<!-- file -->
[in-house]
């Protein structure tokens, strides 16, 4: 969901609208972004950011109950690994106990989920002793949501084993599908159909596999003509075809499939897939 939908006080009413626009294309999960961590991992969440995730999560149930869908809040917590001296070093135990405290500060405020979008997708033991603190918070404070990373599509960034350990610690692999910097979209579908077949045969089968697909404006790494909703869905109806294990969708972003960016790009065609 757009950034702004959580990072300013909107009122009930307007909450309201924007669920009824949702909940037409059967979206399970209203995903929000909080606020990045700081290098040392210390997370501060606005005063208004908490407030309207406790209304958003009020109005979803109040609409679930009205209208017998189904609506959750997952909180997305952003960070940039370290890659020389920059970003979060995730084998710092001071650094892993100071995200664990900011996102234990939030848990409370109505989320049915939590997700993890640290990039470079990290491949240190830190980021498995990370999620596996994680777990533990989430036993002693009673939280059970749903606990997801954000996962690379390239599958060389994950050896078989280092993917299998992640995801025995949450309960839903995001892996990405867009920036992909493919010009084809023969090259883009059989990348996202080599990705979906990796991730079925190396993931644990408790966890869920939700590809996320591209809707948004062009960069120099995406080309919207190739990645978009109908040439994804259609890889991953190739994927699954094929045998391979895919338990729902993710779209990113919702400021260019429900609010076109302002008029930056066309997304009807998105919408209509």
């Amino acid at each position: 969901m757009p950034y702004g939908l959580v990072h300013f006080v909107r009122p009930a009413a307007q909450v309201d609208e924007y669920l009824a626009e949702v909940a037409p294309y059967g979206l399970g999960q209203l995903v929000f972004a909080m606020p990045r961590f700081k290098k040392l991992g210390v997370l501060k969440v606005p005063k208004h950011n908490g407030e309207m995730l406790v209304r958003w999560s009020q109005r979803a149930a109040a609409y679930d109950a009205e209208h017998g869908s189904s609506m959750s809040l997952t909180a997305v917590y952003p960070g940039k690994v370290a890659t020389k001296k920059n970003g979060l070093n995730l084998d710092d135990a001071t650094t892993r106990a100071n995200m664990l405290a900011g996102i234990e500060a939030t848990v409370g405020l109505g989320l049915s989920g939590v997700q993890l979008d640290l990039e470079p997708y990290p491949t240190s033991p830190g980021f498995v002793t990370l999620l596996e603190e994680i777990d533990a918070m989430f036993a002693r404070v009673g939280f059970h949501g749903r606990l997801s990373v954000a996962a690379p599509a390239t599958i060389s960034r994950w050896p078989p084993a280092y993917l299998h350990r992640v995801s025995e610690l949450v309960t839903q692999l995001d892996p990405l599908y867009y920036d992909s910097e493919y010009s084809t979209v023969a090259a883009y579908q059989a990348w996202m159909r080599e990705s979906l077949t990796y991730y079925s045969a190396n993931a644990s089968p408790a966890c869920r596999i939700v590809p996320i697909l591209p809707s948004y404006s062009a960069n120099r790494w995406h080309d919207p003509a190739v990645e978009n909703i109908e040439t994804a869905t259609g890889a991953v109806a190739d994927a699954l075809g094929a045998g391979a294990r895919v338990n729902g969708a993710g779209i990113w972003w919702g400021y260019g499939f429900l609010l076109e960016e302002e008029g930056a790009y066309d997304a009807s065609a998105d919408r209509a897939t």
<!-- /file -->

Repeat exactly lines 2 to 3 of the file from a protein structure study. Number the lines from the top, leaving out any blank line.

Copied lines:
């Protein structure tokens, strides 16, 4: 969901609208972004950011109950690994106990989920002793949501084993599908159909596999003509075809499939897939 939908006080009413626009294309999960961590991992969440995730999560149930869908809040917590001296070093135990405290500060405020979008997708033991603190918070404070990373599509960034350990610690692999910097979209579908077949045969089968697909404006790494909703869905109806294990969708972003960016790009065609 757009950034702004959580990072300013909107009122009930307007909450309201924007669920009824949702909940037409059967979206399970209203995903929000909080606020990045700081290098040392210390997370501060606005005063208004908490407030309207406790209304958003009020109005979803109040609409679930009205209208017998189904609506959750997952909180997305952003960070940039370290890659020389920059970003979060995730084998710092001071650094892993100071995200664990900011996102234990939030848990409370109505989320049915939590997700993890640290990039470079990290491949240190830190980021498995990370999620596996994680777990533990989430036993002693009673939280059970749903606990997801954000996962690379390239599958060389994950050896078989280092993917299998992640995801025995949450309960839903995001892996990405867009920036992909493919010009084809023969090259883009059989990348996202080599990705979906990796991730079925190396993931644990408790966890869920939700590809996320591209809707948004062009960069120099995406080309919207190739990645978009109908040439994804259609890889991953190739994927699954094929045998391979895919338990729902993710779209990113919702400021260019429900609010076109302002008029930056066309997304009807998105919408209509």
């Amino acid at each position: 969901m757009p950034y702004g939908l959580v990072h300013f006080v909107r009122p009930a009413a307007q909450v309201d609208e924007y669920l009824a626009e949702v909940a037409p294309y059967g979206l399970g999960q209203l995903v929000f972004a909080m606020p990045r961590f700081k290098k040392l991992g210390v997370l501060k969440v606005p005063k208004h950011n908490g407030e309207m995730l406790v209304r958003w999560s009020q109005r979803a149930a109040a609409y679930d109950a009205e209208h017998g869908s189904s609506m959750s809040l997952t909180a997305v917590y952003p960070g940039k690994v370290a890659t020389k001296k920059n970003g979060l070093n995730l084998d710092d135990a001071t650094t892993r106990a100071n995200m664990l405290a900011g996102i234990e500060a939030t848990v409370g405020l109505g989320l049915s989920g939590v997700q993890l979008d640290l990039e470079p997708y990290p491949t240190s033991p830190g980021f498995v002793t990370l999620l596996e603190e994680i777990d533990a918070m989430f036993a002693r404070v009673g939280f059970h949501g749903r606990l997801s990373v954000a996962a690379p599509a390239t599958i060389s960034r994950w050896p078989p084993a280092y993917l299998h350990r992640v995801s025995e610690l949450v309960t839903q692999l995001d892996p990405l599908y867009y920036d992909s910097e493919y010009s084809t979209v023969a090259a883009y579908q059989a990348w996202m159909r080599e990705s979906l077949t990796y991730y079925s045969a190396n993931a644990s089968p408790a966890c869920r596999i939700v590809p996320i697909l591209p809707s948004y404006s062009a960069n120099r790494w995406h080309d919207p003509a190739v990645e978009n909703i109908e040439t994804a869905t259609g890889a991953v109806a190739d994927a699954l075809g094929a045998g391979a294990r895919v338990n729902g969708a993710g779209i990113w972003w919702g400021y260019g499939f429900l609010l076109e960016e302002e008029g930056a790009y066309d997304a009807s065609a998105d919408r209509a897939t």